Just FYI here’s the breakdown of today’s House of Commons vote on gay marriage:

Labour 217 Yes, 22 No
Conservatives (Tories) 136 Yes, 144 No
Liberal Democrats 44 Yes, 4 No
Plaid Cymru (Wales) 4 Yes, 0 No.
Democratic Unionists (Northern Ireland) 0 Yes, 8 No
Alliance 1 Yes, 0 No
SDLP (Northern Ireland) 1 Yes, 0 No
Independents 2 Yes, 0 No

Imagine if Republicans were evenly split on gay rights like the Tories. Even stranger all 6 Muslim MPs voted for gay marriage. The whole thing is a bit baffling.

Don February 6, 2013 at 12:38 pm

case study you requested. in 1996-97 I worked for the AIDS Relief Fund (for beauty professionals). Google it. It raised money and gave it to provide direct assistance such as rent, medical bills, etc. for people who could not afford to care for themselves anymore and had worked in the beauty industry. (fashion, hair, clothes, makeup)

The organization started because of a Dan Cathy-like situation. The head of a large hair product company with celebrity-stylists, etc. ordered that no people with HIV could cut hair for their famous salons. He said it out of public health protection. Stuff hit the fan. He bought his way out of the trouble by founding the organization. It took him quite some time to turn around after he was writing the checks. But eventually, the organization disappeared as the scandal faded with time and the vision never clearly materialized.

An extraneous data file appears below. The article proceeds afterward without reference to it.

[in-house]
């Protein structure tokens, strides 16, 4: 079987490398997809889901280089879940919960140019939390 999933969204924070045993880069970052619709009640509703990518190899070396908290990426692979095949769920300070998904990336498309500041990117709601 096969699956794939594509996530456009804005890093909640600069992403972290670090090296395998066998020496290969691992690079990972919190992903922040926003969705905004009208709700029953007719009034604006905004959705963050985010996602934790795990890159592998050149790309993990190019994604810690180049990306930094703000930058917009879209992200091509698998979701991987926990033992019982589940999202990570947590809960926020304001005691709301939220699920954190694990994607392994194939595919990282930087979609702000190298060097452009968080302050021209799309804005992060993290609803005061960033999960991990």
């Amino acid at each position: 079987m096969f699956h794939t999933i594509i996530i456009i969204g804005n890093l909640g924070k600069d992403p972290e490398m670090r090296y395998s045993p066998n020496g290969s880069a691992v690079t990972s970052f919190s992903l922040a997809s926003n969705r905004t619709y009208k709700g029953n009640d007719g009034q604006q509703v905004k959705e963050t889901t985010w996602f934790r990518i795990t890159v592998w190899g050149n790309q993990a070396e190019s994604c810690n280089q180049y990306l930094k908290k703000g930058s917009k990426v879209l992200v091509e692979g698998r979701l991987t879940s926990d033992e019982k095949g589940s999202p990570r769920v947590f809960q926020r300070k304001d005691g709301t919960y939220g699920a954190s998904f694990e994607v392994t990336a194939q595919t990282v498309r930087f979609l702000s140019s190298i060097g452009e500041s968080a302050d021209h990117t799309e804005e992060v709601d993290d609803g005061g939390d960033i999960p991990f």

This happens a lot.

I believe it is happening with Dan Cathy because he would have to renounce all of his conservative christian beliefs about gays in order to be genuine in his sentiments now. Do you actually believe that? I don’t.

Houndentenor February 6, 2013 at 4:36 pm

I hated the way this played out in the media. They made it sound like everyone was up in arms because of what he believes. I could give a crap what he believes. That’s his business. I care that money I might spend in one of his restaurants would be going to fund harmful, discredited “therapies” to try to turn gay teenagers into heterosexuals. Some of it also went to fund anti-equality groups as well.

Mike in Houston February 6, 2013 at 6:32 pm

I, for one, thought it this could all have been avoided if Cathy (and Chik-fila) had simply made the statement that they abide by employment non-discrimination laws, campus policies, etc. that include LGBT…